Dawa is a popular cocktail in Kenya made with vodka, honey, lime juice and ice. The name dawa means “medicine” in Swahili, and they say the cocktail has healing properties. Dawa is often consumed as a hangover cure, and it is also believed to be an aphrodisiac.

8. Amasi

Amasi is a popular South African fermented milk drink made with cow’s milk, culture, and enzymes. It has a thick, creamy texture and a sour, tangy flavor. Amasi is traditionally served with pap (a type of cornmeal porridge), but they can also enjoy it on its own or with bread.

Amasi is a nutritious drink that is rich in calcium and protein. It is also said to have several health benefits, such as aiding digestion and boosting the immune system. Amasi is easy to make at home, and it can be stored in the fridge for up to two weeks.

9. Pinotage

Pinotage is a type of red wine made from a grape variety that is native to South Africa. Pinotage wines are typically fruity and full-bodied with soft tannins. The young or aged enjoy the wine, and it pairs well with grilled meats and stews.

10. Jabula

Jabula is a type of beer brewed in Botswana. They make the beer from sorghum, maize and millet, and it has a light, slightly sweet flavor. Jabula is low in alcohol content and people of all ages can enjoy it. They often serve beer during special occasions, such as weddings and funerals.

11. Mazagran

Mazagran is a type of coffee that is popular in Algeria and Morocco. It is made by mixing strong coffee with lemonade or mint syrup, and they usually serve it over ice. They can also make Mazagran with espresso and milk for a more creamy drink.

Mazagran is a type of coffee that is poured over ice and served in a tall, narrow glass. It gets its name from Mazagran—a port city in Algeria—which was granted to France by the Treaty of Tafna in 1837.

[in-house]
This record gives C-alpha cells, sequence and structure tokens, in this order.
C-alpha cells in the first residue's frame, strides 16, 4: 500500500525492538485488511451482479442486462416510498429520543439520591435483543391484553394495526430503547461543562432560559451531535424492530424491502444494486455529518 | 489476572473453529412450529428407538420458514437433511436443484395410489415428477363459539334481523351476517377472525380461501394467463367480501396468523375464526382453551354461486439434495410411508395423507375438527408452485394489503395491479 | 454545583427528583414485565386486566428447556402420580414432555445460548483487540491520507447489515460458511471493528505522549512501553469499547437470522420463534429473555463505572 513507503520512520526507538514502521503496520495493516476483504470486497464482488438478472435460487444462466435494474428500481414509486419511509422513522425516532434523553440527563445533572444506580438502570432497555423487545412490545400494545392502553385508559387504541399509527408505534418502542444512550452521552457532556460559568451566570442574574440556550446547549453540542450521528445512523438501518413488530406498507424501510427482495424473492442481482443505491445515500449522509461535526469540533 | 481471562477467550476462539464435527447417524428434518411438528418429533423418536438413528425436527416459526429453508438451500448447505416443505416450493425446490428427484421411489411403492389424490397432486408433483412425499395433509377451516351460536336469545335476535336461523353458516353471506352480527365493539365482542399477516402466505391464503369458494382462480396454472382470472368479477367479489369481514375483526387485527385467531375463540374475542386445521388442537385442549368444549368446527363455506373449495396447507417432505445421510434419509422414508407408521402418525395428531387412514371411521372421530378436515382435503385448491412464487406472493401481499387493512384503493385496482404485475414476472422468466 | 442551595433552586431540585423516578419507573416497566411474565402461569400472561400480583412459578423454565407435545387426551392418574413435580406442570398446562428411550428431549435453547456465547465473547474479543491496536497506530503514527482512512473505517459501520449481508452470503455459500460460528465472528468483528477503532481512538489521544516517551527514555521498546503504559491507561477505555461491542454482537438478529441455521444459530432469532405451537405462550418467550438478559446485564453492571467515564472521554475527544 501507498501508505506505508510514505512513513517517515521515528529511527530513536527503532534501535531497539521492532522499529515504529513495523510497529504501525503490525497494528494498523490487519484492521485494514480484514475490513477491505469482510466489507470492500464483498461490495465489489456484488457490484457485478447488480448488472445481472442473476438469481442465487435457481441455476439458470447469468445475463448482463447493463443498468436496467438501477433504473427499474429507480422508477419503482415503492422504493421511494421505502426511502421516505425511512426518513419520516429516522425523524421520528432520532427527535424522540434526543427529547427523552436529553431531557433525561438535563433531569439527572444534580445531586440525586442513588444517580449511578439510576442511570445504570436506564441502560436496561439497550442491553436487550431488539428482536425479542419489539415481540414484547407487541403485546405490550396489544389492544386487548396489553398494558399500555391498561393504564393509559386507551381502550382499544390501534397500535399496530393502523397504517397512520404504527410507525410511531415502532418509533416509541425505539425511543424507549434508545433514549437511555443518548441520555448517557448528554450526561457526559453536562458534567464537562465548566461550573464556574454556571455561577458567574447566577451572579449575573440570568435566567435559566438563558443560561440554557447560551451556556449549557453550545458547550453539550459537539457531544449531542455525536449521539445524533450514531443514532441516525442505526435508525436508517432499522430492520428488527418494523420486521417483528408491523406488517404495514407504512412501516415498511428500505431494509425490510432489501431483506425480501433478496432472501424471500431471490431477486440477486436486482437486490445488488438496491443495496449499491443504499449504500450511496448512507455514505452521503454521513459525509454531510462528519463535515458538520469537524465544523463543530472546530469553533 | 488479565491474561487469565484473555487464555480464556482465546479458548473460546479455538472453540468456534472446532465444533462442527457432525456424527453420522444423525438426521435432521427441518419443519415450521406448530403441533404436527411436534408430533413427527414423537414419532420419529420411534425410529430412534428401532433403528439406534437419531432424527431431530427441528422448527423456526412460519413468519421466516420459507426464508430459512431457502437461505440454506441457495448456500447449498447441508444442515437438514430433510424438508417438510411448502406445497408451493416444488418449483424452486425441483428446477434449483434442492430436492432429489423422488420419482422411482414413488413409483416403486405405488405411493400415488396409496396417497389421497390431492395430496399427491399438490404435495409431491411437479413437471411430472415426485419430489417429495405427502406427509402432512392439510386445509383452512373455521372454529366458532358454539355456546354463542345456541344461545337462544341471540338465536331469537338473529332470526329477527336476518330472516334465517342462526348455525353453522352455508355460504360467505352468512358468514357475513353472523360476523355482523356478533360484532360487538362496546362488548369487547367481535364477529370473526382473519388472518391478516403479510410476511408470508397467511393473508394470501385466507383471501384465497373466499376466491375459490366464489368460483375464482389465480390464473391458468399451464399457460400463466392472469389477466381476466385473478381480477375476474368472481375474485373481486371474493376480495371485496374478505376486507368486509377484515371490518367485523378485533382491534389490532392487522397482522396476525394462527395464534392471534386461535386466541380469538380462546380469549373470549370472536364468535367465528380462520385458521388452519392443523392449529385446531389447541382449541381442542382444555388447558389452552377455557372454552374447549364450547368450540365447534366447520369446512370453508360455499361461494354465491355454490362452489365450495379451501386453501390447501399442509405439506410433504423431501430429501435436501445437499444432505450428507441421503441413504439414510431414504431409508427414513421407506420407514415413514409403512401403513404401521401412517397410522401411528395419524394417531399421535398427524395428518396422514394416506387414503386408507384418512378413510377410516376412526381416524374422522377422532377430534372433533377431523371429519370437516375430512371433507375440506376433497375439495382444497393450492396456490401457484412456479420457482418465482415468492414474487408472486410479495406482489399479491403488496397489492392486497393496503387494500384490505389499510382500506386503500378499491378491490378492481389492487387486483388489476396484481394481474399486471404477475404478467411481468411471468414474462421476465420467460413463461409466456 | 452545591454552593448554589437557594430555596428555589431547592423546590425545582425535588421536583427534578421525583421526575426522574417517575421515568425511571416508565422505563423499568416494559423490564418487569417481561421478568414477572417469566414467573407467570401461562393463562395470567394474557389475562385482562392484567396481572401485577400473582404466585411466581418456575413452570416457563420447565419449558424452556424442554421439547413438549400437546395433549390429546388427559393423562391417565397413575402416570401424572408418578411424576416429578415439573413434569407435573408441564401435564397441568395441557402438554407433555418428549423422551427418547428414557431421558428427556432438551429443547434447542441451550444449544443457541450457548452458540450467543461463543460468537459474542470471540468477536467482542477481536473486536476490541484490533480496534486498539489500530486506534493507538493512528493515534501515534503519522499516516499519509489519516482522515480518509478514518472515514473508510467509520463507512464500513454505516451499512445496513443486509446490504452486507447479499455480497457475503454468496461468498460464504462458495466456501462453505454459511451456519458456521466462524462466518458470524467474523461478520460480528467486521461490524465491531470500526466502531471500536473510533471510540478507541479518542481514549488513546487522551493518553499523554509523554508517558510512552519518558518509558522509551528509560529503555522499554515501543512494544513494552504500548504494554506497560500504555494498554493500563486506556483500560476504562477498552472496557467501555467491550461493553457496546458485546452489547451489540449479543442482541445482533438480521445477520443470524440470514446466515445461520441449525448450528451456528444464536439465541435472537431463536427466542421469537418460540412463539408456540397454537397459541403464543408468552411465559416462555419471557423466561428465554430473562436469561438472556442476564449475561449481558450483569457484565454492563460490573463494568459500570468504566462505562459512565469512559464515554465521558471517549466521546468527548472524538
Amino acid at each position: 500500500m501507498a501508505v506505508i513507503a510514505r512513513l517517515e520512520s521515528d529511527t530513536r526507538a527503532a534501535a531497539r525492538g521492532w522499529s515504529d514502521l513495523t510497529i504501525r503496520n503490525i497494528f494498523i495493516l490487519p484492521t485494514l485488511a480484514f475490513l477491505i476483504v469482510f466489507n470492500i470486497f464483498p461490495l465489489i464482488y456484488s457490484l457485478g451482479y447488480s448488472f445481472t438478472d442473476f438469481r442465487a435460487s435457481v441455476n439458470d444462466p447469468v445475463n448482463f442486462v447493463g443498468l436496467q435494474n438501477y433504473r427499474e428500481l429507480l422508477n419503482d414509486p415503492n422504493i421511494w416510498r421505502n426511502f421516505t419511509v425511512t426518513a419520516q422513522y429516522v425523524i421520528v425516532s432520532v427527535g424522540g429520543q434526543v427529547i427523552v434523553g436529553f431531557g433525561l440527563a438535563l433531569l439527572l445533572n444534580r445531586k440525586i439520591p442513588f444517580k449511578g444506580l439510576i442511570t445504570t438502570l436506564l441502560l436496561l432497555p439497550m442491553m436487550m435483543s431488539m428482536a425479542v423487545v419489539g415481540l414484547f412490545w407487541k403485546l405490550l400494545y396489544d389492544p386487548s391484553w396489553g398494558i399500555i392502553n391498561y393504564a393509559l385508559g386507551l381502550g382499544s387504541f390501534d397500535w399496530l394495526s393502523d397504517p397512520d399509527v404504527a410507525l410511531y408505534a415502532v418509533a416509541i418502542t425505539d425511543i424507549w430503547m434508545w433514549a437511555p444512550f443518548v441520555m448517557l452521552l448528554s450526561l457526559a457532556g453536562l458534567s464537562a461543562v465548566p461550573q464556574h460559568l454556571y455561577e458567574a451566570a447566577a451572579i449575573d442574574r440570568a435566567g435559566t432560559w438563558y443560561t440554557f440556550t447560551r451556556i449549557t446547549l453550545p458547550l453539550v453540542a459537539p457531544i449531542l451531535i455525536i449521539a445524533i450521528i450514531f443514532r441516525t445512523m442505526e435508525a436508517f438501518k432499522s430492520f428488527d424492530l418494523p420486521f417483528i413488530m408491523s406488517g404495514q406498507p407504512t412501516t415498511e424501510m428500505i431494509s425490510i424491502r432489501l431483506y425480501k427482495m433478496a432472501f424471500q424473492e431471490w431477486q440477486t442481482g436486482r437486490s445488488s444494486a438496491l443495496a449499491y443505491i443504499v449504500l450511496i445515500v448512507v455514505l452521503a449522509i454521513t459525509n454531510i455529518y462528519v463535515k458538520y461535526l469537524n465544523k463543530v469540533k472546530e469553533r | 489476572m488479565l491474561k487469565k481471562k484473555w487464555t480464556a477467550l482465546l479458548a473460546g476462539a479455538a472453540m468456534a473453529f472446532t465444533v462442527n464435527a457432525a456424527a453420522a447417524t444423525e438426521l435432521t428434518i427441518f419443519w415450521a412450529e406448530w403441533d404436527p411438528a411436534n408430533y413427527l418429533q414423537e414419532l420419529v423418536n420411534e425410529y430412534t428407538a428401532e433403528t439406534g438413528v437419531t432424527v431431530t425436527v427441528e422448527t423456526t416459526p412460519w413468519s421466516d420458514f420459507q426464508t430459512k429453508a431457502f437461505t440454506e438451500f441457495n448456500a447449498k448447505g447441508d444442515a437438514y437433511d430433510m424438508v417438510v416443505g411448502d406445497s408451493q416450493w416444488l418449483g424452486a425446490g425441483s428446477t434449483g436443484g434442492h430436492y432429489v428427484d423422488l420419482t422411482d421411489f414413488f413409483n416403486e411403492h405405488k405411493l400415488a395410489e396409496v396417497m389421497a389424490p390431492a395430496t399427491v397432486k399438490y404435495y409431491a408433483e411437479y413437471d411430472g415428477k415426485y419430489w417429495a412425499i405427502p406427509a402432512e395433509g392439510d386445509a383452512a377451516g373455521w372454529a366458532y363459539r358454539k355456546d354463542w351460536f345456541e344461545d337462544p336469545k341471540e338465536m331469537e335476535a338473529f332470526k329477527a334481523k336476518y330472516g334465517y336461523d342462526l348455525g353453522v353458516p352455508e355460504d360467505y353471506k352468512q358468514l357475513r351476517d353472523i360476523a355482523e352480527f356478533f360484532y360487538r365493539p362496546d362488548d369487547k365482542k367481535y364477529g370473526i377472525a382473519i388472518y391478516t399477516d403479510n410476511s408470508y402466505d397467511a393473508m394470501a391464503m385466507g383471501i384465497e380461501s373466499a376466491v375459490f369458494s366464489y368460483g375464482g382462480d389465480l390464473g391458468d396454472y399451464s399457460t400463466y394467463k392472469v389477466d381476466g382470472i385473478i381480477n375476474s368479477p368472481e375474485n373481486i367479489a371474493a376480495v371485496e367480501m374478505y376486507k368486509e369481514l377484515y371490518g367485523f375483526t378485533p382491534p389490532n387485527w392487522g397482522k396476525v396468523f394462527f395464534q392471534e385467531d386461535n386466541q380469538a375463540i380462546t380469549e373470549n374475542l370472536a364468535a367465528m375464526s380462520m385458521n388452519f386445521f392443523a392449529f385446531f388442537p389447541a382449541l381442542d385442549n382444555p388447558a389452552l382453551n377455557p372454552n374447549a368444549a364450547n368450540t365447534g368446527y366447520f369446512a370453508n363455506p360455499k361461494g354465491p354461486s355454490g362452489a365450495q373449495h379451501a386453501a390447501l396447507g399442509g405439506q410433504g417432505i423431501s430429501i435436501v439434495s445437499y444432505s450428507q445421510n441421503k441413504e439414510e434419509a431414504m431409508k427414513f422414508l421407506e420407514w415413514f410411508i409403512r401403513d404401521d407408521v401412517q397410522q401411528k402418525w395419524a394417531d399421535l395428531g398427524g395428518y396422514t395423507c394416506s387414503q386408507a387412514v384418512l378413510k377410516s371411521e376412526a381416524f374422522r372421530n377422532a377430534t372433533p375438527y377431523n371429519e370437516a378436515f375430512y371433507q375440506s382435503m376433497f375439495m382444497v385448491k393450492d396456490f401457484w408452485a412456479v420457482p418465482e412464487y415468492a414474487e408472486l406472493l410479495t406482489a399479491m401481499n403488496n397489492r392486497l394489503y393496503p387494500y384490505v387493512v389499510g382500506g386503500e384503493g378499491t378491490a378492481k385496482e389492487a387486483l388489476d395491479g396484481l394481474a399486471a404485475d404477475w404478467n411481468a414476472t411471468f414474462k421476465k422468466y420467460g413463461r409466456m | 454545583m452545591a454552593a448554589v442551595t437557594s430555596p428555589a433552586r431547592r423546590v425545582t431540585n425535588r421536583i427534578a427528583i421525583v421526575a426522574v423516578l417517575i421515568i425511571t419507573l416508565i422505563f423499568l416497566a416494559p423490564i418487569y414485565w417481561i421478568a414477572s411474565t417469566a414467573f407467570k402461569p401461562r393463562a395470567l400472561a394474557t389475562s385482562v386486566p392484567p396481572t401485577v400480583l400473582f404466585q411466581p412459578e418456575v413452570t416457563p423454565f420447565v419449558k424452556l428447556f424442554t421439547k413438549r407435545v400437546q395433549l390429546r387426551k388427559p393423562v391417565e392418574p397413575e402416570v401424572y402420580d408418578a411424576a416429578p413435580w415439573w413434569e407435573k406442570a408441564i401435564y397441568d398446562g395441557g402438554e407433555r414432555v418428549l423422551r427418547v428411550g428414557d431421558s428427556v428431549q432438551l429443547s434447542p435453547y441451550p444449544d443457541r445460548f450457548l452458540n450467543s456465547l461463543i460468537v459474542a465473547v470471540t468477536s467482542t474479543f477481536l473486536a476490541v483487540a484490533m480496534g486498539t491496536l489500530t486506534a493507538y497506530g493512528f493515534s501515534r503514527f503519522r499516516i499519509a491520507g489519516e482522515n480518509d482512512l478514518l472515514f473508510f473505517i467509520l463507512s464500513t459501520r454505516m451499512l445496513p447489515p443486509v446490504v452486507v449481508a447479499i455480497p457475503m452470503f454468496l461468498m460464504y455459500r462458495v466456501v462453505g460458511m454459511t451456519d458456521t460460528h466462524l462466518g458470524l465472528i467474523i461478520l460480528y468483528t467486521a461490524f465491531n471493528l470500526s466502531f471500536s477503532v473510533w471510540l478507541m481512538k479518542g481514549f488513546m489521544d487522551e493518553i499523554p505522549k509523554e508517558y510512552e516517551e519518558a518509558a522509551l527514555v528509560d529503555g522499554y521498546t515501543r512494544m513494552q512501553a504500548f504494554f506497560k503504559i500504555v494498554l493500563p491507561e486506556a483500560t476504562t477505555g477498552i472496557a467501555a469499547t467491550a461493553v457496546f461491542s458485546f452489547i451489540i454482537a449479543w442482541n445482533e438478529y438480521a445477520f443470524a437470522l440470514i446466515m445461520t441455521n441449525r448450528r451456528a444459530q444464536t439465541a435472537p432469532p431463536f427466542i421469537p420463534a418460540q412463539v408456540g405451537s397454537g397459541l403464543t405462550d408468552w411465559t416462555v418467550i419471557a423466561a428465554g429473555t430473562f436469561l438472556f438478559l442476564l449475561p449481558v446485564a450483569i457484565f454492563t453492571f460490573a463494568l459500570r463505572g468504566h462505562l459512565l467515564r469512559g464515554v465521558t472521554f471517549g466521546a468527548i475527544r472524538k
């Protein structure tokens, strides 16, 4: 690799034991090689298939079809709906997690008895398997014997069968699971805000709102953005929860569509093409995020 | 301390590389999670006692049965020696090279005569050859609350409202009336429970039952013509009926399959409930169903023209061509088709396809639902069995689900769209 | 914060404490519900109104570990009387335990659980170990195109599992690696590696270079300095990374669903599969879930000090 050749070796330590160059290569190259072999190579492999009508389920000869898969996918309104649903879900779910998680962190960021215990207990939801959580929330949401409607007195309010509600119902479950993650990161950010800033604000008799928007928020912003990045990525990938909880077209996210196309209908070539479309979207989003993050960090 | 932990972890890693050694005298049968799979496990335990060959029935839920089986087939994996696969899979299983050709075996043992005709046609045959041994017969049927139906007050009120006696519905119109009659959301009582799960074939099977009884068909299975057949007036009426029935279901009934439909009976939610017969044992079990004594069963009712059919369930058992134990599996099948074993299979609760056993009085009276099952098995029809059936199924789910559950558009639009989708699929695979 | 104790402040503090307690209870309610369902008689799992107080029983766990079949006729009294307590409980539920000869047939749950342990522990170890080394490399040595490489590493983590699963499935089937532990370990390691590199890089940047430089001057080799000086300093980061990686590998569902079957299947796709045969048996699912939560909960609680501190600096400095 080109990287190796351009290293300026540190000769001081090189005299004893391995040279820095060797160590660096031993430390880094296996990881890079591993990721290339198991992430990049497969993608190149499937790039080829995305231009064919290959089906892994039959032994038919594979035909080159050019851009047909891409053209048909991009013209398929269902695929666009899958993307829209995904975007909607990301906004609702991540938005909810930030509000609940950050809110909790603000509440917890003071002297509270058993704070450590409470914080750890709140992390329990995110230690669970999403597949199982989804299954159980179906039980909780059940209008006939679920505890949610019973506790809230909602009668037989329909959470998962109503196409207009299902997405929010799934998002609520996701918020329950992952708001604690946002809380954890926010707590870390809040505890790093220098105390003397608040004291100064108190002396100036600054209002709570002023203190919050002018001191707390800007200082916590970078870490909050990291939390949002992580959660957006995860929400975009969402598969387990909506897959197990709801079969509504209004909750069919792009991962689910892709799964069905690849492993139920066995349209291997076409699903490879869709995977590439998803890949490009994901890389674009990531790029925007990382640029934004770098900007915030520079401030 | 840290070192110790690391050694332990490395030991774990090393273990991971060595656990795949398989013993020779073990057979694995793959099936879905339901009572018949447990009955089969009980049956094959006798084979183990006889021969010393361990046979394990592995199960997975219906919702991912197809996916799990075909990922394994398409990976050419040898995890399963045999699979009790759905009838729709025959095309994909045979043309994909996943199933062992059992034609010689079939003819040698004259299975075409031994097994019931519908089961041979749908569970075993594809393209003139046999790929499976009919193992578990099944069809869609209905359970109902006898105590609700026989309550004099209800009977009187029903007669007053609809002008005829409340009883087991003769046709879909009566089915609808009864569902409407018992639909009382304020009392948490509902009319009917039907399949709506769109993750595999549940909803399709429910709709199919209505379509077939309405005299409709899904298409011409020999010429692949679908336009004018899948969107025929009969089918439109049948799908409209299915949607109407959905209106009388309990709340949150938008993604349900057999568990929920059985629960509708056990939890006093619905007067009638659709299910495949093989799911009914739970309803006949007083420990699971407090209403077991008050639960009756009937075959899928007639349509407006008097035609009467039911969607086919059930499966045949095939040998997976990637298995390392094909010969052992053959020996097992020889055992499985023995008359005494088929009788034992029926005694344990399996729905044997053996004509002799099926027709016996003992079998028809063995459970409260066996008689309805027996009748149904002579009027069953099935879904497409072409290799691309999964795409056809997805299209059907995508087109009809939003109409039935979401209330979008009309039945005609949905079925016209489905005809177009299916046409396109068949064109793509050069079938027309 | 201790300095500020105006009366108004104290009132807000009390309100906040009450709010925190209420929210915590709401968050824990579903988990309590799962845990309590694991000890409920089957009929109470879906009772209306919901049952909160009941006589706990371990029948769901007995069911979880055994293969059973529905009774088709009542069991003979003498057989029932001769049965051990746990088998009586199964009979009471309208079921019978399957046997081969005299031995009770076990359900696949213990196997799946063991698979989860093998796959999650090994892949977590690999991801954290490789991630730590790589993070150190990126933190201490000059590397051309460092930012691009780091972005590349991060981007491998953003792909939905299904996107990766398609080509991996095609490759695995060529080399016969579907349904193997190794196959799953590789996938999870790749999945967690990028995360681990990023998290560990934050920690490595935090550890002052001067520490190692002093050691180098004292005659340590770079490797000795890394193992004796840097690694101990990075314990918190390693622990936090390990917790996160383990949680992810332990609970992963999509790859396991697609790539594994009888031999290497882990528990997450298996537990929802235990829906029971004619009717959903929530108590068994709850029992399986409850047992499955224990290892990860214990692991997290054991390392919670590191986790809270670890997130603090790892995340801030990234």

12. Rooibos Tea

Rooibos tea is one of the popular African drinks. It is a type of herbal tea that is made from the leaves of the rooibos plant, which is native to South Africa. The tea has a reddish color and a slightly sweet, earthy flavor. Rooibos tea is rich in antioxidants and has been said to have many health benefits, such as reducing inflammation and boosting the immune system.

13. Maghrebi Mint Tea

Maghrebi mint tea is a type of herbal tea that is popular in Morocco and Algeria. It is made with green tea leaves, mint leaves and sugar, and they usually serve it hot or cold. Maghrebi mint tea has a sweet and refreshing flavor, and they say it has several health benefits, such as aiding digestion and relieving stress.

14. African Coffee

Why Ethiopian Coffee is the world's sweetest

Ethiopian coffee. [Photo by]

A type of coffee that is grown in Ethiopia, this coffee is very popular throughout the world. It has a unique flavor that is unlike any other coffee out there.

15. Palm Wine

They make palm wine from the sap of palm trees and it is popular in many parts of Africa. It has a sweet taste and is usually drunk by itself or with food.

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About the author


Besigye is a Ugandan writer and a teacher by profession. She loves adventure and travelling that's why she loves writing travel blogs.